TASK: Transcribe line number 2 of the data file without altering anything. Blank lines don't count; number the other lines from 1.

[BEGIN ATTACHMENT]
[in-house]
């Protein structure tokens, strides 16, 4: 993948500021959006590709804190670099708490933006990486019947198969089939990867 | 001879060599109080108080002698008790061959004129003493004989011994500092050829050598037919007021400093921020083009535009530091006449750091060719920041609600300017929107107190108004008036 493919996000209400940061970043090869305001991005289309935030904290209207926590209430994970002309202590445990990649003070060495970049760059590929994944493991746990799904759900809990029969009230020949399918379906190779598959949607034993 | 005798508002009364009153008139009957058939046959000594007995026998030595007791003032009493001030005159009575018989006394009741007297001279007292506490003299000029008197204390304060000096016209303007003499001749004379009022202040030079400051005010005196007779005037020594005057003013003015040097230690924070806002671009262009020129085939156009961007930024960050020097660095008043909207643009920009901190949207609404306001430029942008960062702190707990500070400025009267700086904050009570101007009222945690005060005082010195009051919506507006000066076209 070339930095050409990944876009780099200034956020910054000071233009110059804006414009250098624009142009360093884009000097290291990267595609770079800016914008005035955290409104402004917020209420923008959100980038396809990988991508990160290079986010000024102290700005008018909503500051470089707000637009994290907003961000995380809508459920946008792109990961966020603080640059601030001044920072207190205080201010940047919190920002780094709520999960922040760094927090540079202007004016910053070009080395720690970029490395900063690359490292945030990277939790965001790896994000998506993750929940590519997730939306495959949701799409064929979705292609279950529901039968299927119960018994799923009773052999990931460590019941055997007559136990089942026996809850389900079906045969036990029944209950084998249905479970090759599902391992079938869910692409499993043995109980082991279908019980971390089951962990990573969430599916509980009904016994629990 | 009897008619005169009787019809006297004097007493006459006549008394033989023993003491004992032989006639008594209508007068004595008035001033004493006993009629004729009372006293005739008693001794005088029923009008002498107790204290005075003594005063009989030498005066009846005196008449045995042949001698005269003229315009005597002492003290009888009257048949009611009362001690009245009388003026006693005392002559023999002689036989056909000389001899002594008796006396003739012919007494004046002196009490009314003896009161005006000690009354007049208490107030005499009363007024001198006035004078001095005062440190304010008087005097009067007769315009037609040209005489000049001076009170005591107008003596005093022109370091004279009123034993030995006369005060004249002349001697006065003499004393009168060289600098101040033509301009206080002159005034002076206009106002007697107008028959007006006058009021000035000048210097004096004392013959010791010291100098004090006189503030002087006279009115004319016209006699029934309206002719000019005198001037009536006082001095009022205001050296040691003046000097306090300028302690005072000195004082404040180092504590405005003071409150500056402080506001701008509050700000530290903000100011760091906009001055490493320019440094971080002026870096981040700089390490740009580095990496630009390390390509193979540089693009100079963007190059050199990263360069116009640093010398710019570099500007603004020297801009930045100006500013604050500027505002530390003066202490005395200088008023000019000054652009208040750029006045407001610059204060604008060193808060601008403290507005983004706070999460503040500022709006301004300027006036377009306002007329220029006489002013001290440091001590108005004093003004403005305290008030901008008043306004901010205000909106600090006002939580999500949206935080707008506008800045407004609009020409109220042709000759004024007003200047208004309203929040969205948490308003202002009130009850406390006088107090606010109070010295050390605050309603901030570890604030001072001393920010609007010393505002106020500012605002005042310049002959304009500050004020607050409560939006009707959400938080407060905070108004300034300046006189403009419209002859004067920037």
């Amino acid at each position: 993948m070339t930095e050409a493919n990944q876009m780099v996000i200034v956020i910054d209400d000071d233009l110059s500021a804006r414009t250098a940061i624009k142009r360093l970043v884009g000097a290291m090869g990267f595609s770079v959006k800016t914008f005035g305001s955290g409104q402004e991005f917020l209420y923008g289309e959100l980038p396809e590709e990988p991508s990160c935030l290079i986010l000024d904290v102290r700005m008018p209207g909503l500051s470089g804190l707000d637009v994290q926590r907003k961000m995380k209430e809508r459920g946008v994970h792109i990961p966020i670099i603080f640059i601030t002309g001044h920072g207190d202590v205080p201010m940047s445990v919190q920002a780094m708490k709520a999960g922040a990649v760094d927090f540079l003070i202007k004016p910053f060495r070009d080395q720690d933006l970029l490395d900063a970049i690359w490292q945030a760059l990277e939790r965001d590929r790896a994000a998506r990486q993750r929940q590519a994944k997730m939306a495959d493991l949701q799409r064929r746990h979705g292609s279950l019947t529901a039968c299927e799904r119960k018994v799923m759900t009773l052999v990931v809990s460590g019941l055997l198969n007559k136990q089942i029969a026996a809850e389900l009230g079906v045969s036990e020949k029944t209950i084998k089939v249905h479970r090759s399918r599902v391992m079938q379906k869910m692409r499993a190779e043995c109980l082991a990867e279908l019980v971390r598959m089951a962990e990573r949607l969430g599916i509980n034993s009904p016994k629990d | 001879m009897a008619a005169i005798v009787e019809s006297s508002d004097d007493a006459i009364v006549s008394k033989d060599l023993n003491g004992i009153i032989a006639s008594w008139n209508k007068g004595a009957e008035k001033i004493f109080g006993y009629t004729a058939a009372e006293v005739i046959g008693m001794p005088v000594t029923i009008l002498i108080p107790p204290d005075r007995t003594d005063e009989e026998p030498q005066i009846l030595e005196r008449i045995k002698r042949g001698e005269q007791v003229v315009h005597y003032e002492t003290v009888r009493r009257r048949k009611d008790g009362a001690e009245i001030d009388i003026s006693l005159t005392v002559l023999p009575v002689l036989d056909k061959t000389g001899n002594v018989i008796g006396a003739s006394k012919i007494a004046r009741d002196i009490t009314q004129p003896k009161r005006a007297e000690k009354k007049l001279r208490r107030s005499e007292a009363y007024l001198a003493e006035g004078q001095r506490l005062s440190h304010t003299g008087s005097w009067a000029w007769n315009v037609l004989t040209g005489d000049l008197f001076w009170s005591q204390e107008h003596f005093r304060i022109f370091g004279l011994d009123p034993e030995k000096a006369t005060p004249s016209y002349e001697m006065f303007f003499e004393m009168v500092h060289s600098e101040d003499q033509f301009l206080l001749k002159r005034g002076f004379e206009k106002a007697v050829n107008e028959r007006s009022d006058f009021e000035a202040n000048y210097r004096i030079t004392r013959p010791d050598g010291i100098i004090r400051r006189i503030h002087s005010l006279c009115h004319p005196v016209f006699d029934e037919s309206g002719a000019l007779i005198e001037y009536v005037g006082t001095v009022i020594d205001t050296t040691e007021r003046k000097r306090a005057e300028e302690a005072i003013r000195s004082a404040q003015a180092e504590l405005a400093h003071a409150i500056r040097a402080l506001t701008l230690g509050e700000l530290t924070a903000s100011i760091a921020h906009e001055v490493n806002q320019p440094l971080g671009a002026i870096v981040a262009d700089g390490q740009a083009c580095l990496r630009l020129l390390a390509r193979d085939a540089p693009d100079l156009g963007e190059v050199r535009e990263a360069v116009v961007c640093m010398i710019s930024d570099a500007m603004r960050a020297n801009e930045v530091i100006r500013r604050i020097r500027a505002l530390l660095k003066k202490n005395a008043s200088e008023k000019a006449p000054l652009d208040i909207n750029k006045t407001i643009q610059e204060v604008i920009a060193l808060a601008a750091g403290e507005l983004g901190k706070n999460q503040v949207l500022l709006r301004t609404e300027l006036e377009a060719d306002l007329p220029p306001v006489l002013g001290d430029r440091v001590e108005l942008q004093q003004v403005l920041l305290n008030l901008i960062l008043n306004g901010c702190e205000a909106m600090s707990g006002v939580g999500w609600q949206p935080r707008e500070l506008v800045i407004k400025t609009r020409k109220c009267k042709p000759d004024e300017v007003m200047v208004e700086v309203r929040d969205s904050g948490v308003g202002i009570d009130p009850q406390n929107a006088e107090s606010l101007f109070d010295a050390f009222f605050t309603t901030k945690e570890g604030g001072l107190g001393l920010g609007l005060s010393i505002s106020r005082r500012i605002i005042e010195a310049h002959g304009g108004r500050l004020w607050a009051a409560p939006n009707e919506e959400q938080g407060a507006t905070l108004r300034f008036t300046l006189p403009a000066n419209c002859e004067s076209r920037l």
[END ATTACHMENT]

């Protein structure tokens, strides 16, 4: 993948500021959006590709804190670099708490933006990486019947198969089939990867 | 001879060599109080108080002698008790061959004129003493004989011994500092050829050598037919007021400093921020083009535009530091006449750091060719920041609600300017929107107190108004008036 493919996000209400940061970043090869305001991005289309935030904290209207926590209430994970002309202590445990990649003070060495970049760059590929994944493991746990799904759900809990029969009230020949399918379906190779598959949607034993 | 005798508002009364009153008139009957058939046959000594007995026998030595007791003032009493001030005159009575018989006394009741007297001279007292506490003299000029008197204390304060000096016209303007003499001749004379009022202040030079400051005010005196007779005037020594005057003013003015040097230690924070806002671009262009020129085939156009961007930024960050020097660095008043909207643009920009901190949207609404306001430029942008960062702190707990500070400025009267700086904050009570101007009222945690005060005082010195009051919506507006000066076209 070339930095050409990944876009780099200034956020910054000071233009110059804006414009250098624009142009360093884009000097290291990267595609770079800016914008005035955290409104402004917020209420923008959100980038396809990988991508990160290079986010000024102290700005008018909503500051470089707000637009994290907003961000995380809508459920946008792109990961966020603080640059601030001044920072207190205080201010940047919190920002780094709520999960922040760094927090540079202007004016910053070009080395720690970029490395900063690359490292945030990277939790965001790896994000998506993750929940590519997730939306495959949701799409064929979705292609279950529901039968299927119960018994799923009773052999990931460590019941055997007559136990089942026996809850389900079906045969036990029944209950084998249905479970090759599902391992079938869910692409499993043995109980082991279908019980971390089951962990990573969430599916509980009904016994629990 | 009897008619005169009787019809006297004097007493006459006549008394033989023993003491004992032989006639008594209508007068004595008035001033004493006993009629004729009372006293005739008693001794005088029923009008002498107790204290005075003594005063009989030498005066009846005196008449045995042949001698005269003229315009005597002492003290009888009257048949009611009362001690009245009388003026006693005392002559023999002689036989056909000389001899002594008796006396003739012919007494004046002196009490009314003896009161005006000690009354007049208490107030005499009363007024001198006035004078001095005062440190304010008087005097009067007769315009037609040209005489000049001076009170005591107008003596005093022109370091004279009123034993030995006369005060004249002349001697006065003499004393009168060289600098101040033509301009206080002159005034002076206009106002007697107008028959007006006058009021000035000048210097004096004392013959010791010291100098004090006189503030002087006279009115004319016209006699029934309206002719000019005198001037009536006082001095009022205001050296040691003046000097306090300028302690005072000195004082404040180092504590405005003071409150500056402080506001701008509050700000530290903000100011760091906009001055490493320019440094971080002026870096981040700089390490740009580095990496630009390390390509193979540089693009100079963007190059050199990263360069116009640093010398710019570099500007603004020297801009930045100006500013604050500027505002530390003066202490005395200088008023000019000054652009208040750029006045407001610059204060604008060193808060601008403290507005983004706070999460503040500022709006301004300027006036377009306002007329220029006489002013001290440091001590108005004093003004403005305290008030901008008043306004901010205000909106600090006002939580999500949206935080707008506008800045407004609009020409109220042709000759004024007003200047208004309203929040969205948490308003202002009130009850406390006088107090606010109070010295050390605050309603901030570890604030001072001393920010609007010393505002106020500012605002005042310049002959304009500050004020607050409560939006009707959400938080407060905070108004300034300046006189403009419209002859004067920037």